When Jessica Fleming first met the goose who would change her life, she was 12 years old. She was residing with her parents and grandparents in the small Nebraskan city of Hastings at a former naval ammunitions depot, and she never quite knew what would be happening there when she got home from school. She says, "I got home after a hard day of junior high. "When I peered out the window, I saw my grandfather holding a leash. He was always up to something, so I went outside to see what he was doing.
Gene Fleming, Jessica's grandfather, was a devoted inventor. It was he who converted the ammunition depot into apartments, complete with a rec room and chicken hutches. He had made his fortune in manufacturing. A few days prior to that fateful day in 1988, he had been at his sister-in-law's farm when he saw something that tugged at his heartstrings and set his wheels in motion: a goose that was two years old and was struggling to follow his fellow geese across a gravel road because he had been born without feet.
Gene first tried making a fowl-sized skateboard, thinking the goose could push along with one stump while balancing on the other, but no luck. "Because I'm a Shriner," Gene later told People magazine, "my natural instinct was to help him." However, the goose waited patiently, and Gene soon came up with a fix: a pair of patent leather baby shoes in a size 0 that were filled with foam rubber. When Jessica arrived home from school, the goose was tugging at the leash as it ran merrily around the yard. They soon began referring to him as Andy.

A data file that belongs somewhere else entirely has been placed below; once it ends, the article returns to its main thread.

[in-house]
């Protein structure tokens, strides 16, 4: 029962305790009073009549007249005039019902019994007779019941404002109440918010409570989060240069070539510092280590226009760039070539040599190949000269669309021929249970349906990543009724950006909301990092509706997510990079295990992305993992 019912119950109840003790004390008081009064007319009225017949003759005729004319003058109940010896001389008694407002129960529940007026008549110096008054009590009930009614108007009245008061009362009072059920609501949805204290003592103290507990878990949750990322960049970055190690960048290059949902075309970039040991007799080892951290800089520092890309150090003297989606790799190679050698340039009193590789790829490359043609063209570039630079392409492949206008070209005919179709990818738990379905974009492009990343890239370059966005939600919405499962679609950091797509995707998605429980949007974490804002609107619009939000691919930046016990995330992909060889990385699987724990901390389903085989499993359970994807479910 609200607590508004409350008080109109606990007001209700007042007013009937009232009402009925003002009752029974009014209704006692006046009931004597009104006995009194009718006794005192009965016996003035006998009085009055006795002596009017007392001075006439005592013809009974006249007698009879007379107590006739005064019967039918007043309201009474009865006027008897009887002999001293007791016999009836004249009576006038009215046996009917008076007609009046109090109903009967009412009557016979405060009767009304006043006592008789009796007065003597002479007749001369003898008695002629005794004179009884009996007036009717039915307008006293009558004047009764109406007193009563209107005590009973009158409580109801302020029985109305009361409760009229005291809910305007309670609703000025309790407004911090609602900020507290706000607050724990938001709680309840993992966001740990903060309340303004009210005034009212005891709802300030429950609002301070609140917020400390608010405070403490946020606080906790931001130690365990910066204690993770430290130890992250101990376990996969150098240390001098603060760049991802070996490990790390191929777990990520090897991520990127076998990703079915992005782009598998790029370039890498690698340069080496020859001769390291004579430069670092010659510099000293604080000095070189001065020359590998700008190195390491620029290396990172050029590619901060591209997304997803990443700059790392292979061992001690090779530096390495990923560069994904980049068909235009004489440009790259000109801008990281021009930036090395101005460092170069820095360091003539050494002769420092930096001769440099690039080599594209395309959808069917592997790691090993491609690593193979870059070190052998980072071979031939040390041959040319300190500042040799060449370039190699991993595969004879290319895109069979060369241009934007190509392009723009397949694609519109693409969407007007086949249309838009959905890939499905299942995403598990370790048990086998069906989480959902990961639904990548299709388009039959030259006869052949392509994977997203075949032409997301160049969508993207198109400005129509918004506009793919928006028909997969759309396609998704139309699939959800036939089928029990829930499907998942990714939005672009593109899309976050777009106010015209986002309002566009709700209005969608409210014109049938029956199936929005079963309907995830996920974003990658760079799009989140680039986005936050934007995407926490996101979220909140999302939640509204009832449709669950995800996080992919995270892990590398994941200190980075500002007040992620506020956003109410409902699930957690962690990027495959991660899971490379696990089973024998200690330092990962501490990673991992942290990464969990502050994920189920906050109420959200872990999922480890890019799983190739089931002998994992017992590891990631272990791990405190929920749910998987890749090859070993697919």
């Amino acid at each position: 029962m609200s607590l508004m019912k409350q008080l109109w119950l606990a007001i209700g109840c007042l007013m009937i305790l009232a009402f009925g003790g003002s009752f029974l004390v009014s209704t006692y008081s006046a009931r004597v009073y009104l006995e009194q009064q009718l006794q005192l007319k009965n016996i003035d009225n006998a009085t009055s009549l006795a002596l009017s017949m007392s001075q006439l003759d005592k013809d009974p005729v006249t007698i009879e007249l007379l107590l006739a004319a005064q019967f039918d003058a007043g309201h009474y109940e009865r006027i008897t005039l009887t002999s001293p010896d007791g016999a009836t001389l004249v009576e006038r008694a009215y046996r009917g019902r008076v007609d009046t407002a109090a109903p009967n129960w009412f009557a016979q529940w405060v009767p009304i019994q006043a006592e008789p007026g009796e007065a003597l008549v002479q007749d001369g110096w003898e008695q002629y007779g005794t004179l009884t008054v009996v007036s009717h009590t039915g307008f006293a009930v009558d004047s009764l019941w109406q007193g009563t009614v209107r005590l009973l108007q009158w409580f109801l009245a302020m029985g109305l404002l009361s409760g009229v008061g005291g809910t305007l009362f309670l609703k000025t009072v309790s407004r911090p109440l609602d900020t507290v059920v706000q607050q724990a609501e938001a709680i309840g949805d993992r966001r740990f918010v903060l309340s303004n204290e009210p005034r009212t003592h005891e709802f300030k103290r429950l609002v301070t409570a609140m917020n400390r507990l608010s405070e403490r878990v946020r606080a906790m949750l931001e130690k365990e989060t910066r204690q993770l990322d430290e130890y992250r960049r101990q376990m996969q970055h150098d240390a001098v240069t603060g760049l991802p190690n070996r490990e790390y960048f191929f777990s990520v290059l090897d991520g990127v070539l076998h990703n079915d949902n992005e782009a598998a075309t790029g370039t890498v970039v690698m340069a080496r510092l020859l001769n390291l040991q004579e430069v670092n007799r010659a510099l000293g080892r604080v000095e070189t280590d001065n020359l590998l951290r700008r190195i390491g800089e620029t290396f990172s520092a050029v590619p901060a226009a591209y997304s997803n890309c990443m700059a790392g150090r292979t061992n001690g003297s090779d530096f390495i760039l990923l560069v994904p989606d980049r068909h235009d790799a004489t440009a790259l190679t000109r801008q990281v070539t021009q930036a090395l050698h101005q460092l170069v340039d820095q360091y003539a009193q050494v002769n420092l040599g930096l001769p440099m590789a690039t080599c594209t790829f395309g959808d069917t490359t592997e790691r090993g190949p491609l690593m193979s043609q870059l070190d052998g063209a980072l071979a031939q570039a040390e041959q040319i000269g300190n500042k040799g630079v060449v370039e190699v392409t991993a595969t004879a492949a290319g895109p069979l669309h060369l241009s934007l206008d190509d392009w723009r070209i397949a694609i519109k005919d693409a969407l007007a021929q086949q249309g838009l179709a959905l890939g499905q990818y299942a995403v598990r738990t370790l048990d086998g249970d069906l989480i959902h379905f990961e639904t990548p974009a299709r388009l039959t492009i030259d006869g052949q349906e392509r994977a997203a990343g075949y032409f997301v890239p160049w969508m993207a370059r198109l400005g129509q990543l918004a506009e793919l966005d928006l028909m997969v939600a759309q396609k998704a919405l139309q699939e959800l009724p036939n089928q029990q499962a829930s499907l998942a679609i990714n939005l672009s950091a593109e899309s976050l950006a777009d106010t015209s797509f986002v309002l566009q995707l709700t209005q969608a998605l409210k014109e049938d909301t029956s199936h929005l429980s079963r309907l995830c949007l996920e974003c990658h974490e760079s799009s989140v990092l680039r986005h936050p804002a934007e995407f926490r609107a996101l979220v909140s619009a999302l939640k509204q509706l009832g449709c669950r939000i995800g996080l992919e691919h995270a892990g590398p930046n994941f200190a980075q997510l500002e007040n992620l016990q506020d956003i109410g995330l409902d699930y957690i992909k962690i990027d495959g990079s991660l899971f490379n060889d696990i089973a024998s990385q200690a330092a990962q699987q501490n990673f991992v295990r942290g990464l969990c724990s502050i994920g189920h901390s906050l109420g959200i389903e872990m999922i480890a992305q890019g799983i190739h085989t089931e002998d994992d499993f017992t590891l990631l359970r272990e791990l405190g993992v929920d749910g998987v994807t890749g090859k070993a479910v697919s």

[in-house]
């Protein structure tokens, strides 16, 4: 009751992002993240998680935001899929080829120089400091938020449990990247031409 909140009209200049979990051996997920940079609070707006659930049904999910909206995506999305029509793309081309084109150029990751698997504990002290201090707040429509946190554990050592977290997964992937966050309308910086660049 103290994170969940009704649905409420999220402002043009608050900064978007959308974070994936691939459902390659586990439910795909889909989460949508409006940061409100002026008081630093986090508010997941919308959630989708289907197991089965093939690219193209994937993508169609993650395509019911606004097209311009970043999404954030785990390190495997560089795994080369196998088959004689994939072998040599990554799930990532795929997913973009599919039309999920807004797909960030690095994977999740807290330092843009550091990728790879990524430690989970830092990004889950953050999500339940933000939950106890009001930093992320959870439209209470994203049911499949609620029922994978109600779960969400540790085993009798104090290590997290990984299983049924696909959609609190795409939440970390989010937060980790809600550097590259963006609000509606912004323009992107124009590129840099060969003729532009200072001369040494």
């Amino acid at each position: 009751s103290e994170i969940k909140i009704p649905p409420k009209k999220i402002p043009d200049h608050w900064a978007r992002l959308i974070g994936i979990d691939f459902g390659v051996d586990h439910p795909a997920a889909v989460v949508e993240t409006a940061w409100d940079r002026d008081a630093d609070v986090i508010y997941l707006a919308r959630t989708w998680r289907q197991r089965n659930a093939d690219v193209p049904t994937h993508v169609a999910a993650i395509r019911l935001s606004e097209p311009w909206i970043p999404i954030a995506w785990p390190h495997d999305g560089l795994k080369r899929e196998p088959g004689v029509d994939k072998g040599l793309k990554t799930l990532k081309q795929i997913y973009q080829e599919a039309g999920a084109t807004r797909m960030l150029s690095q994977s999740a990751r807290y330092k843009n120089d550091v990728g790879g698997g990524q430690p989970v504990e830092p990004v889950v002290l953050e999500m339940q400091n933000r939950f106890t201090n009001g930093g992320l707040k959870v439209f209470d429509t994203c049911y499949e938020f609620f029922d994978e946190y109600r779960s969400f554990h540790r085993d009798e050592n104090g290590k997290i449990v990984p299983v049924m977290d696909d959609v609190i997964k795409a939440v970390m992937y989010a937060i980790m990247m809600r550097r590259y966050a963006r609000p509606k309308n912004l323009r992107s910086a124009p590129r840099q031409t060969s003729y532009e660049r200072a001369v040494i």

Jessica wasn't particularly impressed at the time. "I was at the age of constantly being embarrassed by my family," she claims. She was unable to foresee Andy's meteoric rise and tragic decline; that the Footless Goose would first become a global sensation, then the victim of a brutal murder, and finally the focus of a dark cover-up. She had no way of knowing that, 25 years later, she would take up the mantle and work her way through a web of deceit and conspiracy to bring Andy's killer to justice.
Andy’s Rise to Fame
Jessica, who was twelve, might have been over Andy, but Gary Johansson, a friend of Gene's at the Hastings Tribune, recognized the goose's potential. A few lines later, Andy became famous in the style of the 1980s. "We had newspapers contacting us from all over the world and wanting to do stories," claims Jessica. He appeared on The Tonight Show with Johnny Carson, where he was featured alongside Martin Short and Isabella Rossellini. People lavished on a photo spread, and Reader's Digest published a profile. Nike sent Andy a crate after learning that he preferred their line of infant shoes, making him almost certainly the first goose to receive a significant sponsorship deal.